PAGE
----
Farmers from the Vale of Glamorgan came together to quiz the general election hopefuls in an agricultural husting event, which was held at the Bear Hotel in Cowbridge.
The well-attended event, which was hosted in partnership with NFU Cymru, heard from Alun Cairns (Conservative), Belinda Loveluck-Edwards (Labour) and Anthony Slaughter (Green Party), as the candidates outlined their party policies before the floor was opened to questions from the audience.
FUW Glamorgan chairman Richard Walker said: “I would like to thank the candidates who joined us on the night for their contributions and the thought-provoking conversations.
“It was by no means a single subject discussion and our farming members engaged with the candidates about some of the more local issues that affect their livelihood and community.
The Farmers’ Union of Wales has welcomed today’s (Monday, November 25) announcement by Cabinet Secretary for Energy, Planning and Rural Affairs Lesley Griffiths that 75% of farmers (almost 12,000) will receive their full BPS 2019 payment on day one of the payment window, while businesses that do not receive their full payment, and have applied for the BPS Support scheme, will receive up to 90% of their BPS 2019 claim value.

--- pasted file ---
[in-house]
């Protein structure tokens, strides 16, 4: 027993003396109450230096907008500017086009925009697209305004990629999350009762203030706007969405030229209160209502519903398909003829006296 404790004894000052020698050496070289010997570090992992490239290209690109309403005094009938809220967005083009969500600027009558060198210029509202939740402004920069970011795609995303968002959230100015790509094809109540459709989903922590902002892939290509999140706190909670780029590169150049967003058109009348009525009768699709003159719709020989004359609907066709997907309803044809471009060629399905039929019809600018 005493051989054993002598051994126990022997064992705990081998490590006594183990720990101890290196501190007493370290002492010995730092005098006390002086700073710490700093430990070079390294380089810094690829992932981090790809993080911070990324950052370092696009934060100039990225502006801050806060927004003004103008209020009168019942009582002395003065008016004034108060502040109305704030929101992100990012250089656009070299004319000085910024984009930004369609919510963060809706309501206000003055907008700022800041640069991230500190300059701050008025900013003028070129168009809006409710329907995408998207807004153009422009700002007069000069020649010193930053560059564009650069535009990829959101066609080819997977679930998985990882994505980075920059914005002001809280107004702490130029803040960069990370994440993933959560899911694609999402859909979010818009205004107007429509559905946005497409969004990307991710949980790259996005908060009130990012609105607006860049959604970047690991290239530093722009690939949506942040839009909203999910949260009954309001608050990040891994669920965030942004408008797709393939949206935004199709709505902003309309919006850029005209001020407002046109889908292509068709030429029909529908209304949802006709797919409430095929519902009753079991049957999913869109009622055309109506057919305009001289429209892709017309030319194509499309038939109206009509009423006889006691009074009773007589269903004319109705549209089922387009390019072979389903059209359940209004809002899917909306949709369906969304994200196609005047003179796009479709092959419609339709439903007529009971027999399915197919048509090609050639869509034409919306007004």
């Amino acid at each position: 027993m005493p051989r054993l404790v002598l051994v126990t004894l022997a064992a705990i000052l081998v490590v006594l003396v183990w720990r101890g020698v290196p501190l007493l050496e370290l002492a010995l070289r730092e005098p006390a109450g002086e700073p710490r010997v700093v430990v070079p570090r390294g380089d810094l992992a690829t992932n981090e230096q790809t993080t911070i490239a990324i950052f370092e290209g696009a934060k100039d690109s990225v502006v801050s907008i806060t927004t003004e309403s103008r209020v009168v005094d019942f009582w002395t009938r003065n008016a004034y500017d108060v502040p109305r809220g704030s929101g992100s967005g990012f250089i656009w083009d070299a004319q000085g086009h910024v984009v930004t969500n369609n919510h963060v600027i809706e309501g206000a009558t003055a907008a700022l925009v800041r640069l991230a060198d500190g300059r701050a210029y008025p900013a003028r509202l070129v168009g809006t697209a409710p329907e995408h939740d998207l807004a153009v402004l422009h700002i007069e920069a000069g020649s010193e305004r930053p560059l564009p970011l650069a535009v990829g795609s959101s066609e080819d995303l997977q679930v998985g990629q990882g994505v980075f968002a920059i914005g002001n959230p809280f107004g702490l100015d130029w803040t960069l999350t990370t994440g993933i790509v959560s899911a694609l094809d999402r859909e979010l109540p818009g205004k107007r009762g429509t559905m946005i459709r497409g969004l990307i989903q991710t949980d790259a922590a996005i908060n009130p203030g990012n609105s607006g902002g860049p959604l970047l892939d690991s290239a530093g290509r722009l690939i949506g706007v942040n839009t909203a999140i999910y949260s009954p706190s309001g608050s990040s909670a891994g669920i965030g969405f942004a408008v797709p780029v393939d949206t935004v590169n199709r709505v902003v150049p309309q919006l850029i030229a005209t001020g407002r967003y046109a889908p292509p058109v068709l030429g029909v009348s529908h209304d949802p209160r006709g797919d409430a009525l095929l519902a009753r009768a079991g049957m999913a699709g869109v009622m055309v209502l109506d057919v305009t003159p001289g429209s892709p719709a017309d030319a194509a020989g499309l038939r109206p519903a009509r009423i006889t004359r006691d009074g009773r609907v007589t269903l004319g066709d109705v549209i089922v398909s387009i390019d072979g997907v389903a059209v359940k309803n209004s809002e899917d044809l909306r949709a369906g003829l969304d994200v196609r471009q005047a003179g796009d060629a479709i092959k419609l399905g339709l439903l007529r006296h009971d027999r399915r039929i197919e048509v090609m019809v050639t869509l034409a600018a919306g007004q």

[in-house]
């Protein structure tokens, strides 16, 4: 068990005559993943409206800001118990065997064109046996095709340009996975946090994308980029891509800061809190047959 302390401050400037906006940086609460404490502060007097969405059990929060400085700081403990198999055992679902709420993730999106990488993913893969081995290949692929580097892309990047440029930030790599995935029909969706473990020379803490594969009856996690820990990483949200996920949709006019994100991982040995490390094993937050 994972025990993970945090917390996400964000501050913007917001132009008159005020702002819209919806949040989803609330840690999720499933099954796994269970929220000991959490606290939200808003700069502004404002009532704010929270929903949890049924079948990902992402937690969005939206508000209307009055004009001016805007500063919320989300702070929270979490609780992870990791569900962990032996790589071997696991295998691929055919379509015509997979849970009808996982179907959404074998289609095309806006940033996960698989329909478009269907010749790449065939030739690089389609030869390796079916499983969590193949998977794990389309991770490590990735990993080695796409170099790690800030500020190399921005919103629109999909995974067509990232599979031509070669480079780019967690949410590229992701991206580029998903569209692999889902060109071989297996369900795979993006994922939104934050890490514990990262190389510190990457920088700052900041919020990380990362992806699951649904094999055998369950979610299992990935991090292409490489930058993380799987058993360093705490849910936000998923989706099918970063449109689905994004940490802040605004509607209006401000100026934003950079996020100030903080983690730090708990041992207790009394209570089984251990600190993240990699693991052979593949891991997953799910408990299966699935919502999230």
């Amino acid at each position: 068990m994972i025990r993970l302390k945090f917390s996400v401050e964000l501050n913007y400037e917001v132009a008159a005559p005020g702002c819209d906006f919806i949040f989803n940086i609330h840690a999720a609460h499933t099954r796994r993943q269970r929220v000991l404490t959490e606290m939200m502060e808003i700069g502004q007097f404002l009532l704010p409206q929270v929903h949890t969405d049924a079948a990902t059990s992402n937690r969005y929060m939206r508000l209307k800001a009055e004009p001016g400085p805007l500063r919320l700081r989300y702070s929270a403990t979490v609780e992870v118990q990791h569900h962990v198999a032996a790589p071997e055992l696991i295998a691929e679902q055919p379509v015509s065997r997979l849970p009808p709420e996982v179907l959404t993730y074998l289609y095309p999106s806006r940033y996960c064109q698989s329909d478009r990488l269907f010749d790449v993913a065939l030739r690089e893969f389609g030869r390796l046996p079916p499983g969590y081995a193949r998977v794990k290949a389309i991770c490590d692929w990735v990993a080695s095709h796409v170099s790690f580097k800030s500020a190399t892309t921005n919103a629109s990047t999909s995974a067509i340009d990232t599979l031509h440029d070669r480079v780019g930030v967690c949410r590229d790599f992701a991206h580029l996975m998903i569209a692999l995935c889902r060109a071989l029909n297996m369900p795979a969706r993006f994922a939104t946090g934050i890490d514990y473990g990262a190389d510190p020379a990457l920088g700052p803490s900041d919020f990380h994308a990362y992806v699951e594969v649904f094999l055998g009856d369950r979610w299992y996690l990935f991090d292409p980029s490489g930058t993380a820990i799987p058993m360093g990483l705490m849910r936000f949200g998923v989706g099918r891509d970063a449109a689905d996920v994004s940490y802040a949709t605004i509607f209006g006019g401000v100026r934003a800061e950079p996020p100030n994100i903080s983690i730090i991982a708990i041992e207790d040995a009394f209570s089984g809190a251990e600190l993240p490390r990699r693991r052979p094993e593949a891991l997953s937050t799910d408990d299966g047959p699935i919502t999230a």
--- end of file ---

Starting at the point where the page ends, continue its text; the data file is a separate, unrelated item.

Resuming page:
Speaking at the Royal Welsh Winter Fair, FUW President Glyn Roberts said: “We understand the Welsh Government has been under pressure due to preparations for Brexit and therefore welcome the fact that despite the challenges 75% of farmers will receive their BPS payment.
“The Minister’s decision to once again implement a loan scheme this year was also very welcome, and we have encouraged all our members to apply, and helped many thousands to do just that.
“I would also urge those farmers who have not applied for the BPS loan yet, to do so before the November 29 deadline,” he added.
Those who have applied for the BPS loan, worth around 90% of their estimated 2019 BPS payment, can expect their money to be with them from 9 December.
The Farmers’ Union of Wales has today (Monday, 25 November 2019) launched its General Election manifesto, outlining what it considers the priorities for the next UK Government should be in terms of agriculture.
Speaking at the Royal Welsh Winter Fair, FUW President Glyn Roberts said: “Brexit has split Parliament, political parties and the nation, leading to fifty ministerial resignations, expulsions from and defections between parties and the defeat of the UK Government in a series of court cases both in England and Scotland.
“Whilst some have sought to paint Brexit as a simple process, and those who oppose implementing it rapidly as failing to respect the outcome of the referendum, the events since the May 2017 election have confirmed the FUW’s view, made clear the day after the EU Referendum, that Brexit should take place over a safe and realistic timescale.